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How folks are helping homeless children in Shelby County Schools

Students experiencing homelessness is an ongoing issue within Shelby County Schools, but schools are ramping up resources to help families in need.

MEMPHIS, Tenn — The number of homeless students in Shelby County Schools on the surface looks like it's trending downward, but that's not an entirely accurate depiction. 

However, for families experiencing homelessness, the district is working to provide resources to help them in their situations. 

Alnora Page is a single mother of six with children between the ages of 2 and 14. 

"I was working at the daycare, but they shut back down when COVID numbers started rising up," Page said. 

Soon, being jobless turned into being homeless. 

"We're in a hotel with two beds," Page said. 

However, the hotel she's staying in with her children is in Whitehaven, which is far from their former North Memphis neighborhood. That's also where her children attend school at KIPP Memphis

"I would leave from out there around 6:30, and I wouldn't get out here until 7:30, the kids would be late... It disrupts their learning because they're late," Page said. 

Page and her family are now less than 1% of families at KIPP who are home-insecure. KIPP is a charter school network under Shelby County Schools. SCS administrators said they find families every day in similar situations to Page. 

"It's something that's not a new issue for our community, and it's not an issue that seems to be going away," said Dr. Angela Hargrave, the SCS Executive Director of Student Equity, Enrollment, and Discipline, or SEED. 

Dr. Hargrave said there is no clear pattern either. 

"We had some years where our numbers really were elevated, then the next year it would go down a little bit, " Dr. Hargrave said.  

In just the last five years, the numbers don't show a clear trend. 

During the 2017-2018 school year, the district identified 1,361 homeless students. That number went up to 2,454 in the 2018-2019 school year, and then it went back down the next year to 1,642.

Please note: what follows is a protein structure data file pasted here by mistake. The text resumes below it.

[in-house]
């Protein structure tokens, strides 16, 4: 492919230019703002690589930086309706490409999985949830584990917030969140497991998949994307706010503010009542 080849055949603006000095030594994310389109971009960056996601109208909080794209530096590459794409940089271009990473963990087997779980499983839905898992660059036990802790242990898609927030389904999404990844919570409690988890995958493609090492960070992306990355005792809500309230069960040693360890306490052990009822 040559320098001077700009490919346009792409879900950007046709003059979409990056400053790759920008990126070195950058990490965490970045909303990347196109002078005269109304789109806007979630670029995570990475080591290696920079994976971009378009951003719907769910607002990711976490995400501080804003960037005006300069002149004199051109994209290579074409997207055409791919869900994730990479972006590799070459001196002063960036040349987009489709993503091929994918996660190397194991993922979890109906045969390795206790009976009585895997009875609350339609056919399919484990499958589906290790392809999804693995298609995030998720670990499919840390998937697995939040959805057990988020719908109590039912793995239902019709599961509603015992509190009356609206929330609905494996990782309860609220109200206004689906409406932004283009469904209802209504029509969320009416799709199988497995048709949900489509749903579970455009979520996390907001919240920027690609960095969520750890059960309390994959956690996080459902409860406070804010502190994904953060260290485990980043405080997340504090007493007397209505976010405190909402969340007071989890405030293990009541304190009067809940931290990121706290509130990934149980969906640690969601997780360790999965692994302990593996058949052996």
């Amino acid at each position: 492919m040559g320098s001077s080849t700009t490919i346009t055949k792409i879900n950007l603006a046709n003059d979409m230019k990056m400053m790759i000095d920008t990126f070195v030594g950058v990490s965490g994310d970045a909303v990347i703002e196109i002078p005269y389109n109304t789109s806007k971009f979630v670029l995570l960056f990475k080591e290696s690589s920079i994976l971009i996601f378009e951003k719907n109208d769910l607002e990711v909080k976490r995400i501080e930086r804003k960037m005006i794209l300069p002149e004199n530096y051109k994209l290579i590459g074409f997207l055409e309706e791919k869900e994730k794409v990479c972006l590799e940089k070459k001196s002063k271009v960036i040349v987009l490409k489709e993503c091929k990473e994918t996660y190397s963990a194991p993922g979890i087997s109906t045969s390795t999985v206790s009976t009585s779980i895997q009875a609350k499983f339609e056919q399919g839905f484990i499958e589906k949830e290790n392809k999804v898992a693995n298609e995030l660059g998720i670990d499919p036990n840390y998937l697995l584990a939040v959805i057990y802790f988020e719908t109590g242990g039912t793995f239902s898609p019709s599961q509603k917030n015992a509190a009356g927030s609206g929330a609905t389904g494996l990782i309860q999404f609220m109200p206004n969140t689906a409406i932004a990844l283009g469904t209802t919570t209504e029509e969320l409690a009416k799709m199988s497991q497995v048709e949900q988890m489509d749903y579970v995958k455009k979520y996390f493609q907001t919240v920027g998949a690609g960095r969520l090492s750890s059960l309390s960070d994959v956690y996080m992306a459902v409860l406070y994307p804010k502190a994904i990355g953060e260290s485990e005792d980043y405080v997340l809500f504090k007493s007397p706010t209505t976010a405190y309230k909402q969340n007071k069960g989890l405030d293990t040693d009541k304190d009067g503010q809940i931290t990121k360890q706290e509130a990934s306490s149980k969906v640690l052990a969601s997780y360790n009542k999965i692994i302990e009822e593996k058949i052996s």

Last school year, the number of homeless students was only 648. And as of November of this school year, the district knows of 557 homeless students. Those numbers, though, are most likely lower than the true number of students living in unstable housing. 

"Sometimes the parents don't disclose that information, maybe because they're not aware that the law protects them," Dr. Hargrave said.

The law is called McKinney-Vento. It's federal money given to schools to help students experiencing homelessness, and each school in the district has a trained staff member dedicated to doing that work. 

"We make sure that they're enrolled in school, that they have their uniform clothing, school supplies, and transportation," Dr. Hargrave said. "All of those things that may be a barrier because of their living situation."

Hargrave also said it's a district wide problem and isn't concentrated to a certain part of the city. 

According to SCS, the schools with the highest homeless student population so far this school year are as follows:

  • American Way Middle: 22
  • Bruce Elementary: 21
  • Cordova High: 19
  • Havenview Middle: 18
  • Hamilton School: 17
  • Alcy Elementary: 13
  • Booker T Washington High: 12
  • Hamilton High: 12
  • Overton High: 10
  • Getwell Elementary: 9
  • Riverview School: 9
  • A Maceo Walker: 9

ABC24 asked the district if the pandemic was impacting the numbers, especially since the last two years seemingly had fewer students reporting homelessness. 

"I don't have enough information to see what the impact of COVID would have been on it because it was already a pretty serious issue in our community," Dr. Hargrave said. 

However, she admits some students did get lost. 

"There are some students who we have not been able to track down, but we exhaust all resources to be able to find students," Dr. Hargrave said. 

Page said she understands how that can happen because she knows a few friends who've had to move far away from their child's original school during this pandemic. 

"A lot were struggling already, and COVID just made it worse," Page said. 

Once KIPP became aware of Page's situation, they were able to connect her with resources to help. 

Mauris Blake also runs a non-profit organization in North Memphis called 'Building Better Lives'. He collects donations to hand out to families like Page. He said during the winter months they especially need winter gear such as hats, coats, scarves, and gloves. If you'd like to help, you can drop off donations at 1111 Springdale Street.